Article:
Tuesday, July 14, 2009
TYLER: Pat Gee’s Barbecue
17547 Jamestown Rd.
Tyler, TX 75707
Open F-Sun 11-7
This second stop on a tour of East Texas first cam to my attention from a reader's recommendation. After seeing the pictures, I knew this shack was a must-see. Driving east of Tyler after a stop at Stanley's, we tooled along a country road until we drove right past this little shack. Making a U-turn at the 4-way stop, we could already smell the smoke. We pulled in alongside a pick-up truck with a load of watermelons for sale. Stepping inside this ancient door was like a jolt back in time with a fan in the corner providing the only cooling and a seasonably dormant barrel fireplace in the middle of the dining room. The walls enveloping the four tables, small counter and old refrigerator were clad not in windows, but in metal screens thirsty for a breeze.
Hangin on the wall was menu painted in wood (nothing else would be appropriate) with prices from another decade. We ordered sliced brisket, ribs and hot links. Meats were fetched one at a time from a smoker through the back door of the kitchen. They were chopped and sliced on a large wooden table by the deft hand of Arthur Gee and piled on a styrofoam plate. A nearby Mason jar full of sauce was then poured over top the mound, whether you like it or not. Vera then peeled the plastic wrap from a top the potato salad container to dole out a few scoops, then headed over to the crock pot for a heaping spoonful of BBQ beans.
Ambience aside, this would be nothing more than an average BBQ joint. The sacue soaked meat was definitely moist, but it the ribs verge on total disintegration. The smoky flavor was there, but after a few bites, they were hardly recognizeable as ribs. Well rendered fat, and good crust kept the sauce flavor from completely overpowering, but if you don't like the sauce, you won't like this meat. The brisket had been somewhat shielded from the bath by the ribs. It was cut thick from the fatty end fo the brisket. Beefiness stood out from the meager crust and smoke ring, and the meat remained a bit tough. Hot links were the far and away standout. These were all beef links with a generous dose of spice and black pepper beneath a snappy casing. With or without sauce, these links are not to be missed.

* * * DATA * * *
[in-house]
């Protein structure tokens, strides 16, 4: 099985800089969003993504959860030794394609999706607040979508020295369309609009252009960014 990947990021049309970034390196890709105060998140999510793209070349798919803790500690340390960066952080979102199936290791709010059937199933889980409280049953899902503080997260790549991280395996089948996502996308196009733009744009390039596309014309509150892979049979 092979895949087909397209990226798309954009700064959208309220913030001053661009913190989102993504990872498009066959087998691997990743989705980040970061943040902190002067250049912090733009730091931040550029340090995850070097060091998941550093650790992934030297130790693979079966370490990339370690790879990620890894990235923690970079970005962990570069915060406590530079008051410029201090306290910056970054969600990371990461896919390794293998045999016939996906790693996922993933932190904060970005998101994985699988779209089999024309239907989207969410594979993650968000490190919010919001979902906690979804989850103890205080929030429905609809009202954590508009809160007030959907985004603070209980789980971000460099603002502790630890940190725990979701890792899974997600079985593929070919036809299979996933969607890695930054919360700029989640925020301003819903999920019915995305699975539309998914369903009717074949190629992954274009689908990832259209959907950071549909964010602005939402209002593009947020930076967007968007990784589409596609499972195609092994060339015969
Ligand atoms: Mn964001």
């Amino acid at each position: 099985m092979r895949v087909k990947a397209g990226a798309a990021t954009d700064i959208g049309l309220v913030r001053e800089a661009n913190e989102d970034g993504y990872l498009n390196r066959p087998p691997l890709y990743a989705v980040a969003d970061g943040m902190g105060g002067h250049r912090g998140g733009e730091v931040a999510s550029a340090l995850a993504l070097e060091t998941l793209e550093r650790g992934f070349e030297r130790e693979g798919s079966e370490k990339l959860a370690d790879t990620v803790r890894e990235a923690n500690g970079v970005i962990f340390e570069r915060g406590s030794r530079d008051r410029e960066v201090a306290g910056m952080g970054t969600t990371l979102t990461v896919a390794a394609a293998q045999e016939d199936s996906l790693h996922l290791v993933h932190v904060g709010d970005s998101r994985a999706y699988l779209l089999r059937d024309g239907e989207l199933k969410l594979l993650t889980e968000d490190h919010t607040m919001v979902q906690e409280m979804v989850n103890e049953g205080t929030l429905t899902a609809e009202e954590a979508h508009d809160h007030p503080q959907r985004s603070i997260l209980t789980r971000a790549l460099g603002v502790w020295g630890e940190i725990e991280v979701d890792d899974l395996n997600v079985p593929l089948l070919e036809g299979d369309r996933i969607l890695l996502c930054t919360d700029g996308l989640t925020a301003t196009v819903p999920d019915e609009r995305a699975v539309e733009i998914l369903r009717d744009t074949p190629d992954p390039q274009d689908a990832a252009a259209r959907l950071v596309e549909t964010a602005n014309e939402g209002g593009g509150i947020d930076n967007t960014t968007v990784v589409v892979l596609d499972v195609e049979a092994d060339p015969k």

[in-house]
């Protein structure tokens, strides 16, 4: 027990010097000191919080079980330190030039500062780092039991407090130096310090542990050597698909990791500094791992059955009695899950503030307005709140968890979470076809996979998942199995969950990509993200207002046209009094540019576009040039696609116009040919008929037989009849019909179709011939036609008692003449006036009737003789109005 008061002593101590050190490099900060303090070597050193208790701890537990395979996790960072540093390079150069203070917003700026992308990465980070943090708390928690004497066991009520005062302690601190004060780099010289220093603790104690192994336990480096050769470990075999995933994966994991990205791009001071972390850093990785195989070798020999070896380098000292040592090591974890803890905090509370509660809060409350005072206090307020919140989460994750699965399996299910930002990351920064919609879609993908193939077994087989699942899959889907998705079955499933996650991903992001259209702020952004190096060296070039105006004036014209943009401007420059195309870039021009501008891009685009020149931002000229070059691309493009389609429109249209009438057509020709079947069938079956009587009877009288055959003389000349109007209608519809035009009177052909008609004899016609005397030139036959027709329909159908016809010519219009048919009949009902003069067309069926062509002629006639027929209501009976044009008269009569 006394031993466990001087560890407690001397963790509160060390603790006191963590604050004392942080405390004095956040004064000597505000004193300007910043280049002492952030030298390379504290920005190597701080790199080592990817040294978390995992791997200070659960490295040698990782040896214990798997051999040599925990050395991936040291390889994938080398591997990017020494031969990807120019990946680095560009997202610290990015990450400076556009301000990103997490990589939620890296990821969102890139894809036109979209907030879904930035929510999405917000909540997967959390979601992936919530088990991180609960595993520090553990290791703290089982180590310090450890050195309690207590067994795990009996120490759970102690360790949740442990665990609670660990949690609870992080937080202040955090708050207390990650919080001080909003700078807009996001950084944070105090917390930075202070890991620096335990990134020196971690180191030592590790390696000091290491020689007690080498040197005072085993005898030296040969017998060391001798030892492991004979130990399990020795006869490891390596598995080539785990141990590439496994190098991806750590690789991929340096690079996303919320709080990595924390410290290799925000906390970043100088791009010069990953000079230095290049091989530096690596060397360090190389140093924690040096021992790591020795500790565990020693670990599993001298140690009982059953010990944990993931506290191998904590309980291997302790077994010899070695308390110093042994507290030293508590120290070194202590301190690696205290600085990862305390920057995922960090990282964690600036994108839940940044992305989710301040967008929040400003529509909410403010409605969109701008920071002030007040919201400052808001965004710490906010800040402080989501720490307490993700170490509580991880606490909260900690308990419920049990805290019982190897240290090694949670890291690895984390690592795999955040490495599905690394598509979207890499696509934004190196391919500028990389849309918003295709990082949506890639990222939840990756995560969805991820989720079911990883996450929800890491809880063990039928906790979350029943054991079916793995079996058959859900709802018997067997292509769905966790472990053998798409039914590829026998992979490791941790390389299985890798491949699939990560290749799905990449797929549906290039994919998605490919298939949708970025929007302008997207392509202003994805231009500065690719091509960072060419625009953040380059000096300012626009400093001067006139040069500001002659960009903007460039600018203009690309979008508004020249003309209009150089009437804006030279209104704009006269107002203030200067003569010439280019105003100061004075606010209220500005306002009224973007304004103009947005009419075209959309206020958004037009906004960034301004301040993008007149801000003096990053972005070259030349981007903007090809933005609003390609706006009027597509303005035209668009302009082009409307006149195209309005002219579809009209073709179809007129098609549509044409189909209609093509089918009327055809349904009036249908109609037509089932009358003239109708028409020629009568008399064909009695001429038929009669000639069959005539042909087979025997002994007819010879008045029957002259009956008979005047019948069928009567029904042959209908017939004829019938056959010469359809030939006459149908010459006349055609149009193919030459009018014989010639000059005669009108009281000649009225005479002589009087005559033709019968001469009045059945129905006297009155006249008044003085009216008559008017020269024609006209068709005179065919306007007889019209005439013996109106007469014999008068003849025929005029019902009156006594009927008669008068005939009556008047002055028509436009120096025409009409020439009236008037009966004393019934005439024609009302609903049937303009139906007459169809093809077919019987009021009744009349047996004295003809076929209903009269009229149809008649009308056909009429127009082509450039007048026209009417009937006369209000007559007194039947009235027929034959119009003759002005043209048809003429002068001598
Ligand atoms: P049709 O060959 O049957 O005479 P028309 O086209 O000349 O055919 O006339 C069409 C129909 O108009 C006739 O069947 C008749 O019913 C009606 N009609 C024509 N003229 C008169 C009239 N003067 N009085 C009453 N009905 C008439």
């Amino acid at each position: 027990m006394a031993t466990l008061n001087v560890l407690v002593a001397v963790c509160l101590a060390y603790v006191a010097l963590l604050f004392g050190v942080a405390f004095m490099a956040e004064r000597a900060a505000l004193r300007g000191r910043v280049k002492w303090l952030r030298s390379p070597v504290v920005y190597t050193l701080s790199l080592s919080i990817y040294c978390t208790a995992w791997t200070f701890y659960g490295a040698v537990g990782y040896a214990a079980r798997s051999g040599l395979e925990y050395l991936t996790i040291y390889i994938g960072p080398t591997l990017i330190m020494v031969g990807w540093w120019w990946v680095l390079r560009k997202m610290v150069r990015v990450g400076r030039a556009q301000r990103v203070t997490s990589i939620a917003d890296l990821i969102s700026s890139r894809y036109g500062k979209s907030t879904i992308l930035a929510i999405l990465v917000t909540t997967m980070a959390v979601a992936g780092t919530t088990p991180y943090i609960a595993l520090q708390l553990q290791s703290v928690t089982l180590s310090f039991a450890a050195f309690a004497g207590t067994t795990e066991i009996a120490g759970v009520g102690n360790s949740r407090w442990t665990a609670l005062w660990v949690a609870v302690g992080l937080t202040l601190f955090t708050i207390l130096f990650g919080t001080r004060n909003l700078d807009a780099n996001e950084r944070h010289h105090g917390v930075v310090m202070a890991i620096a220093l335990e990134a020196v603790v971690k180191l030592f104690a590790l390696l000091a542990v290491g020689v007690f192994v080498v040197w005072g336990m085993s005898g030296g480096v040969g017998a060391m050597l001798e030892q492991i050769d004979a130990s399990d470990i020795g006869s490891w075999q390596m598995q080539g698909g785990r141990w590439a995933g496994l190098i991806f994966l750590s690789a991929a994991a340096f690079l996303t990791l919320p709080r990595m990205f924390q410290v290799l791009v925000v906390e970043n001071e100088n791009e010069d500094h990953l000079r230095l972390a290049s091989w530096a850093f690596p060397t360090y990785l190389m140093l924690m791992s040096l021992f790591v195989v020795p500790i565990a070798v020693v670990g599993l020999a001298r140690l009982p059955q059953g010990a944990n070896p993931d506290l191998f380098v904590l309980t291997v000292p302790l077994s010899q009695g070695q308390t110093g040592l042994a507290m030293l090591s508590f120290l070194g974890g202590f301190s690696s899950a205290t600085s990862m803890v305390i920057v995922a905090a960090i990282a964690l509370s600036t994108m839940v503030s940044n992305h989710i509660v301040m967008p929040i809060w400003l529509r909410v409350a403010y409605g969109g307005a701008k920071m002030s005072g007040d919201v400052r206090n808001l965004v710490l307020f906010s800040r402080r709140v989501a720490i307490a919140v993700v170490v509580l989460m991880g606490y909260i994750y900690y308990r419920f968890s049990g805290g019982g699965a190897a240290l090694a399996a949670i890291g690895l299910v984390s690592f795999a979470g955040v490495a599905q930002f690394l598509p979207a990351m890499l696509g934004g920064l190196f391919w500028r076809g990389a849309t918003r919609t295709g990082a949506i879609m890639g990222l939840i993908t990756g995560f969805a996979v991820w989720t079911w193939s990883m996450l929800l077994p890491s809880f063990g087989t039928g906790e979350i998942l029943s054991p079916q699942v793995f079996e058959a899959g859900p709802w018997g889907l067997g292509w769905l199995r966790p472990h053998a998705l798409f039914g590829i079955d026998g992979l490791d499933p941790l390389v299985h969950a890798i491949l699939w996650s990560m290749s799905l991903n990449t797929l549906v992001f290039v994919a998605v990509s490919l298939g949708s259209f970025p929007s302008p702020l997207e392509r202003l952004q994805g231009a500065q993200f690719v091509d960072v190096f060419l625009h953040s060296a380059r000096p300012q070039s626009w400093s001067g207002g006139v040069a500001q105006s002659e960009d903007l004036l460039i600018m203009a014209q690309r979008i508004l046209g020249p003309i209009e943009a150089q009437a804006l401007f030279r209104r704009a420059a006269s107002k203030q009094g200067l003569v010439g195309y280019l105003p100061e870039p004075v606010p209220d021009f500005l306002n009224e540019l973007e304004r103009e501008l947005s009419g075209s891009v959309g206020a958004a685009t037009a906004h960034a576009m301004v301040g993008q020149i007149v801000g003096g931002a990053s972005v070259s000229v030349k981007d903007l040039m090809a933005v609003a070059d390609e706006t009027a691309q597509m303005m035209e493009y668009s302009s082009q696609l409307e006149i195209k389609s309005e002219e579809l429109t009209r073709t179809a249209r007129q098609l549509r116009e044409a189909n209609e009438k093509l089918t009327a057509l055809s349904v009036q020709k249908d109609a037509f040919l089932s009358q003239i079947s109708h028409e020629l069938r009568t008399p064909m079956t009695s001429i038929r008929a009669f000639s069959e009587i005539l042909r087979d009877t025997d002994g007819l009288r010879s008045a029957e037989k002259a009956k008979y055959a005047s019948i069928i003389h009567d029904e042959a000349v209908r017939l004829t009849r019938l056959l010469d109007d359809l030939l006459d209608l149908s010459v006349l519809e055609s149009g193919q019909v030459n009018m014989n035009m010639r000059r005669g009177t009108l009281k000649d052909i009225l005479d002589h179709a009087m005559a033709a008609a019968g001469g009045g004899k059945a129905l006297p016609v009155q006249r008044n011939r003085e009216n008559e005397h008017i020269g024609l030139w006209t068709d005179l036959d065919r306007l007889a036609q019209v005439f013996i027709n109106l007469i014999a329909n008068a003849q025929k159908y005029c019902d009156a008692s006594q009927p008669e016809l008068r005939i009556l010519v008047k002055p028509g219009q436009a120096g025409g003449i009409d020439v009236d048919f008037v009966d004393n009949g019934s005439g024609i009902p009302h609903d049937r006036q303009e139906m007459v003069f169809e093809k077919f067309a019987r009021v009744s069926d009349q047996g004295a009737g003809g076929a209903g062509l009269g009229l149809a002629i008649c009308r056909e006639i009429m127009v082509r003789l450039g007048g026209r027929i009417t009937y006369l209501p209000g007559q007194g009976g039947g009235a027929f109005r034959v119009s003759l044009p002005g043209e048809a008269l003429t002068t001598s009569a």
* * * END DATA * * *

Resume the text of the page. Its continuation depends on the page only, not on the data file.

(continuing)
So the meat wasn't incredible, but it was decent BBQ made with heart and sweat. Just sitting there chatting with Authur and Vera made the trip worthwhile, and I wouldn't hesitate to make a return trip.
Posted by BBQ Snob at 7:58 AM
Each joint is judged on the essence of Texas 'cue...sliced brisket and pork ribs. Sausage is only considered if house made. Sauce is good, but good meat needs no adornment to satisfy. Each review can only be based on specific cuts of meat on that particular day. Finally, if the place fries up catfish or serves a caesar salad, then chances are they aren't paying enough attention to the pits, so we mostly steered clear.
-THE PROPHETS OF SMOKED MEAT
-THE PROPHETS OF SMOKED MEAT